Trilogues 101

Date: 27, March 2019
In recent months, we have been writing on key legislations for the transport sector, entering trilogues negotiations. But what is a trilogue negotiation? And which role does it play in the EU decision-making process? The following article will answer those exact question and form a short introduction to the nature of EU trilogues.

EU trilogues are tripartite meetings between the Parliament, Council and Commission. They form an inter-institutional link between the three institutions and are used as a means to find a common agreement on most legislative acts adopted by the means of Co-Decision (COD/OLP). This covers all road transport related issues, except for taxation, such as energy taxation. Trilogues feature on nearly all legislative proposals adopted by COD and they will officially start, once both the Parliament and the Council, have adopted their general approach on a proposal. But before Council and Parliament have formally adopted their first reading positions.

 Trilogues increased in usage up through the 90’s and with the Treaty of Amsterdam in 2001 became a stable in decision-making, as the possibility for 1st reading adoption was introduced with it.

The trilogues were invented, as a means to solve the legislative inefficiency spawned by the accession of new MS in 2004 and the ever-growing EU policy area. The objective was to facilitate quicker adoption of EU legislation.

The immediate result of trilogues is that 75% of EU legislation is adopted in “early agreements (1st or early 2nd hearing)”, reducing the time taken to adopt legislation. However, according to some observers this increased efficiency comes at a democratic price, as trilogues negotiations are conducted behind closed doors with virtually no information being published. There is an ongoing discussion on the issue of trilogues and the democratic deficit resulting of them, but it will not be addressed here as it would constitute an article in itself. What is clear though is that the increasing use of trilogues sets new demands also for public affairs and lobbying efforts in Brussels.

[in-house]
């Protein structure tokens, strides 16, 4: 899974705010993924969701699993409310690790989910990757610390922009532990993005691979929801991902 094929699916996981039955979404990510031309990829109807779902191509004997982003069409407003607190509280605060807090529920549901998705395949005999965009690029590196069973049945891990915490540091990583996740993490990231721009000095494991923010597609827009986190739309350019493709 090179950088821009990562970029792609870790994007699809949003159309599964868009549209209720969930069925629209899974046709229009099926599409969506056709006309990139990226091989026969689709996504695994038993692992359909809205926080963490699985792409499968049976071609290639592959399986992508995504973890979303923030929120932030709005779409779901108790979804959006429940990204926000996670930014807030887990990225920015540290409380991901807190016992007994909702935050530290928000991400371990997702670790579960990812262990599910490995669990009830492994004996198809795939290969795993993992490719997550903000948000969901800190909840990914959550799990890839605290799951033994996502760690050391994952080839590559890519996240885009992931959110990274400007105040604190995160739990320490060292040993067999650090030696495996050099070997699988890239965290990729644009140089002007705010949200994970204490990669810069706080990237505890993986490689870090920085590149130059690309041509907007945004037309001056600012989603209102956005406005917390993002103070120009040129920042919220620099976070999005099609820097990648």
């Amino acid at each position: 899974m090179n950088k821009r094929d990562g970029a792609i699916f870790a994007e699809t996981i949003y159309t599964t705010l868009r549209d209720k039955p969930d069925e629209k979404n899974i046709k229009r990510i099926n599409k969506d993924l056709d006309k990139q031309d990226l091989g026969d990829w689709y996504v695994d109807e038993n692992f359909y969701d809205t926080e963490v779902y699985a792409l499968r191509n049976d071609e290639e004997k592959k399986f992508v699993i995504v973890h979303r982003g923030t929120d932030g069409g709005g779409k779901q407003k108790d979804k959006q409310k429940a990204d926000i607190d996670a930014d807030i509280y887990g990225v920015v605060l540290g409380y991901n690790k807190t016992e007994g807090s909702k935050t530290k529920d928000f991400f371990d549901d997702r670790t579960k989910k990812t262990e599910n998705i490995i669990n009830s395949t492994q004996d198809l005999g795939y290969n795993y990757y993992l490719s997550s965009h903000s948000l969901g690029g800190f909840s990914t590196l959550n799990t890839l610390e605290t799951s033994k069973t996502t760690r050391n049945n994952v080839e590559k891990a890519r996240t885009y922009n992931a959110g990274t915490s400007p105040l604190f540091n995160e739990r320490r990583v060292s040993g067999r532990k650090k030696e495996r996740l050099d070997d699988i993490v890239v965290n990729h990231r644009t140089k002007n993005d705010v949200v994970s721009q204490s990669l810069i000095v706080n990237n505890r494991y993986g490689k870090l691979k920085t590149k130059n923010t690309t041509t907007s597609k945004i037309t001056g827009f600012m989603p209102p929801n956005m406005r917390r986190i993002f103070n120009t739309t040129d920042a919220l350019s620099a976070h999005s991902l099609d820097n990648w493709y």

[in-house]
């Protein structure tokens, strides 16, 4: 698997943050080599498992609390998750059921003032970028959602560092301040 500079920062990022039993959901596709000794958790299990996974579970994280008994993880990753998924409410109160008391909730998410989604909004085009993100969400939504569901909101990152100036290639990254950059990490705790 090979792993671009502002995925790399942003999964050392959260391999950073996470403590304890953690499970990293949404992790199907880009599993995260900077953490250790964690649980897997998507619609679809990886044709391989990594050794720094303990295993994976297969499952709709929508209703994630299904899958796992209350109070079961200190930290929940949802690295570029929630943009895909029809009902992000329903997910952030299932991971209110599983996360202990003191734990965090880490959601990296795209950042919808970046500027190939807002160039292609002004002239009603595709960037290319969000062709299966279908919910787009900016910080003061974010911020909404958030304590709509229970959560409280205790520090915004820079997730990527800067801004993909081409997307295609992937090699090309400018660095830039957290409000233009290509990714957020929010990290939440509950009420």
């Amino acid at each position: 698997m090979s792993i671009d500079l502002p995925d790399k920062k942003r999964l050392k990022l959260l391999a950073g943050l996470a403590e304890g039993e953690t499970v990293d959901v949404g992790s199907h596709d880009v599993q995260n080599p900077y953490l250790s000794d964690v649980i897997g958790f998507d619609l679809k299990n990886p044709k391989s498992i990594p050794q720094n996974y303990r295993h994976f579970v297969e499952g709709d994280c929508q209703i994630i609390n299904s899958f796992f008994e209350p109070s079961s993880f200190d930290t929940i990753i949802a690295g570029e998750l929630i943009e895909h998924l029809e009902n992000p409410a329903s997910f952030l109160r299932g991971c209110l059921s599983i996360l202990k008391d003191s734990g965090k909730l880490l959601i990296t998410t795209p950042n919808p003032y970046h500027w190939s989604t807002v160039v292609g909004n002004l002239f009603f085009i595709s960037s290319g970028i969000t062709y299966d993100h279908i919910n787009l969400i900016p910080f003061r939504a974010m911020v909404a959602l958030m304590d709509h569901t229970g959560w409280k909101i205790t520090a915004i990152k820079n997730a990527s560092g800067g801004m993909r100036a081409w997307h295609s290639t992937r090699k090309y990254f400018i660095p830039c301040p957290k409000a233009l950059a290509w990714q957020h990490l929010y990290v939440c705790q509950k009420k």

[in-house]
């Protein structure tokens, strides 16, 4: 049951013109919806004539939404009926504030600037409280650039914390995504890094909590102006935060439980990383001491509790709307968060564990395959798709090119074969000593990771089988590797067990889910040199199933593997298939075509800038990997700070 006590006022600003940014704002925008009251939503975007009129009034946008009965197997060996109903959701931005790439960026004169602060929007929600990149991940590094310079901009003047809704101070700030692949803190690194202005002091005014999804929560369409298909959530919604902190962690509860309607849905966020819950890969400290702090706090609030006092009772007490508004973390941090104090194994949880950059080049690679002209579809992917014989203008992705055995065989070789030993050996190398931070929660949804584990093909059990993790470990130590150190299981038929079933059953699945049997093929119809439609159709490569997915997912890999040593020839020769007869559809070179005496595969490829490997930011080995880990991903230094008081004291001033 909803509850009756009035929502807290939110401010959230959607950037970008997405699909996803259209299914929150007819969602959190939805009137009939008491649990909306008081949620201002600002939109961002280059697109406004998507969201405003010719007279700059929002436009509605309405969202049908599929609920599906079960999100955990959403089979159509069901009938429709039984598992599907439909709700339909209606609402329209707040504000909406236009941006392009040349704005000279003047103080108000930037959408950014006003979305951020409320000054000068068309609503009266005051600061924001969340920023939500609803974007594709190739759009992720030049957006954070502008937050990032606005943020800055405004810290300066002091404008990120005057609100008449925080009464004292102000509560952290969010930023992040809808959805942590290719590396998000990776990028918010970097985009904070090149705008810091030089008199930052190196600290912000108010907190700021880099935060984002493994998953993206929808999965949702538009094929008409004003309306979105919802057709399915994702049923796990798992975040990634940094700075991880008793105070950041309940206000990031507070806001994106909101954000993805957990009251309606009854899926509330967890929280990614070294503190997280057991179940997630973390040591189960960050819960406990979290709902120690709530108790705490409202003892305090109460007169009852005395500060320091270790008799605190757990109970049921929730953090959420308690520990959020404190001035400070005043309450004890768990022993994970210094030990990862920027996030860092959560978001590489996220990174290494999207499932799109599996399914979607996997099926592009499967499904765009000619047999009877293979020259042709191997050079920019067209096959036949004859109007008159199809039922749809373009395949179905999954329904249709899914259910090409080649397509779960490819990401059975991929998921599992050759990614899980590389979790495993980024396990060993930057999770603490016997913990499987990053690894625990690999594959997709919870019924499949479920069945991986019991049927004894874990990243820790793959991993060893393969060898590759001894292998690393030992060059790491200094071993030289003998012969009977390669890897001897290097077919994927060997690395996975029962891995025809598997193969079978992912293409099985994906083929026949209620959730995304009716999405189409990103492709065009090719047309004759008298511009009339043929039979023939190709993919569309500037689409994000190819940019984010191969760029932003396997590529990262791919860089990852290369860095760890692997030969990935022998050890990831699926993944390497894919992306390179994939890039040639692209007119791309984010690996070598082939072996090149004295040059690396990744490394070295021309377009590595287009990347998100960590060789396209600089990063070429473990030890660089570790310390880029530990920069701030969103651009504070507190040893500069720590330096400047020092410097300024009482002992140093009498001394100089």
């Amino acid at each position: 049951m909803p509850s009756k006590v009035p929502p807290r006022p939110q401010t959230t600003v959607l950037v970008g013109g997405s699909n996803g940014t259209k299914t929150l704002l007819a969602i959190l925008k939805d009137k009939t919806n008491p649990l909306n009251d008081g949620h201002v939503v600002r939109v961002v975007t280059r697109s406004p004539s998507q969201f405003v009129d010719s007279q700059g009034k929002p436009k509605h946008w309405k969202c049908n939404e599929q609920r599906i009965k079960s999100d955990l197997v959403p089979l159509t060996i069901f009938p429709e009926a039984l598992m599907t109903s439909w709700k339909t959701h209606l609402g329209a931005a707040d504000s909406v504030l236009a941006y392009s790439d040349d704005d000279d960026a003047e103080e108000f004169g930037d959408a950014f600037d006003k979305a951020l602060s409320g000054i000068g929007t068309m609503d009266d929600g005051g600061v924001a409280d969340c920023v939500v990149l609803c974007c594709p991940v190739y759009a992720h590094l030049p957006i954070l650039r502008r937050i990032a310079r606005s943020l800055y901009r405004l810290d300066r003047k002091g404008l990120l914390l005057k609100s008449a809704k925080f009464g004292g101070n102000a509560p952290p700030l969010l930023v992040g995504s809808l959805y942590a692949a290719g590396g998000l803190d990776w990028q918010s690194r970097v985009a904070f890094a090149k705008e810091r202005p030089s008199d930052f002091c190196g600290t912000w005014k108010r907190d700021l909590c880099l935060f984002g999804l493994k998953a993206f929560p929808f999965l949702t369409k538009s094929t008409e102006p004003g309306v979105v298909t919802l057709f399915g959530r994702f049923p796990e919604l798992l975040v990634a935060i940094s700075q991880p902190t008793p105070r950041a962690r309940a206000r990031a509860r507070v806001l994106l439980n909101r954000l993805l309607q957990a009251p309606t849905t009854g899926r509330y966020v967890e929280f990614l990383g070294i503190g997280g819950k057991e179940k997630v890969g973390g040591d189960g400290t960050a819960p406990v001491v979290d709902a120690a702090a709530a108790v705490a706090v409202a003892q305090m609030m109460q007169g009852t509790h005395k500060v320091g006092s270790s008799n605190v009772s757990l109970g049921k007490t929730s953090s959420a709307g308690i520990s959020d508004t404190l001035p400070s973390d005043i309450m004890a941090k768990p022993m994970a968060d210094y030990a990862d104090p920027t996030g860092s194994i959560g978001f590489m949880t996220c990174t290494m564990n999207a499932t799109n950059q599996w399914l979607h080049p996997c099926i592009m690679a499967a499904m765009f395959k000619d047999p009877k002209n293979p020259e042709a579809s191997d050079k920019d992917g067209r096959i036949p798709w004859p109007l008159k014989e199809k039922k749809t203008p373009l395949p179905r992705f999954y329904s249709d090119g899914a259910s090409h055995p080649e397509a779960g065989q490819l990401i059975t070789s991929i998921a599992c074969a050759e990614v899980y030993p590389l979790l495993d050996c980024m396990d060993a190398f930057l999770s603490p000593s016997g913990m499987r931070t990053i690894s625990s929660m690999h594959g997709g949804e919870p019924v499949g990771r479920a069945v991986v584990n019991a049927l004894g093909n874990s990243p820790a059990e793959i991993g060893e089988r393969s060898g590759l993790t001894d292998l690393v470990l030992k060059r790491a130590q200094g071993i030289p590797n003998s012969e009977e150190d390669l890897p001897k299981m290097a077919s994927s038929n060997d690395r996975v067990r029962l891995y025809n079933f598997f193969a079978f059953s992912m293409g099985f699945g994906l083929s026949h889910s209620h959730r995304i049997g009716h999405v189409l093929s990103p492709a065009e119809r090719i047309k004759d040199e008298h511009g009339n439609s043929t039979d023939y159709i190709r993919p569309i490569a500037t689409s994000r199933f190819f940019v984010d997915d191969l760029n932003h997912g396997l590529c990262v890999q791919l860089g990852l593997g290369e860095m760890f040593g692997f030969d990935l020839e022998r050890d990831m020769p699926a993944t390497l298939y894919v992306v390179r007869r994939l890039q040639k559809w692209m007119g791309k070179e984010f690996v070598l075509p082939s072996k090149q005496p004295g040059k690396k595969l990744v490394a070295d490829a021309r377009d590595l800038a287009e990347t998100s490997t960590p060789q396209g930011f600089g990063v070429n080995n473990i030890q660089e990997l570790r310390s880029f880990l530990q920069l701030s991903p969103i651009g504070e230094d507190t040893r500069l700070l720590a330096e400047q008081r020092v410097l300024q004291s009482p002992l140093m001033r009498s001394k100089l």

The different institutions play different roles in trilogues, the following is a brief outline of their roles.

  • The Commission: The Commission has the role of mediator between the two legislators and is to act as a neutral player. This neutrality is disputed by some, as the Commission could be in the interest of protecting its legislative proposal.
  • The Parliament: The Parliament is represented by the Rapporteur, sometimes Shadow-Rapporteurs and the Committee chair or vicechair. The Parliament forms, as co-legislator, one side of the negotiations with the Council forming the other. The Rapporteur will negotiate on the mandate given to him/her by the given committee.
  • The Council: The Council is headed by the rotating presidency (Romania at present) and civil servants of the Council (COREPER I & II). Working on a mandate from the Council or COREPER, the rotating Presidency will negotiate with the Parliament.

The inter-institutional power balance tends to vary from file to file and depends on the abilities of the Rapporteur and the rotating presidency, yet as in most other EU-affairs the MS and thus the Council holds greater power. MS not holding the rotating presidency may also interfere in the negotiations.

Working on a mandate, both co-legislator’s representatives may deviate from their given mandate. Studies show that, indeed both the Parliament and the Council representative tend to deviate more than minimally required to reach an agreement, which ceteris paribus indicates that the representatives in trilogues have some autonomy. Nevertheless, studies also show that the “size” of the MS holding the presidency does not affect its ability to reach an agreement closer to their mandate.

The number and frequency of trilogues meetings vary from file to file. Determines of the frequency of trilogues include length of the proposal, level of critique of the rapporteur’s report by other MEPs and rapporteur’s political party-size. The trilogue meeting itself might often go on for multiple hours and long into the night in order to find an agreement and there exists no formal deadlines for trilogues negotiations.

By pushing most legislations into an early agreement, trilogues have also affected the work carried out by interest groups. The shortening of the time taken to adopt legislation, has narrowed the window of opportunity for interest groups. The possibility of affecting decision makers when legislative proposals enter into trilogues is clearly much more complicated and limited when trilogues are underway. However, at this point a serious stakeholder would not need to exert influence as it is already before the Commission proposes legislation that one’s effort are the most effective.

Kasper Trier Jørgensen, March 2019.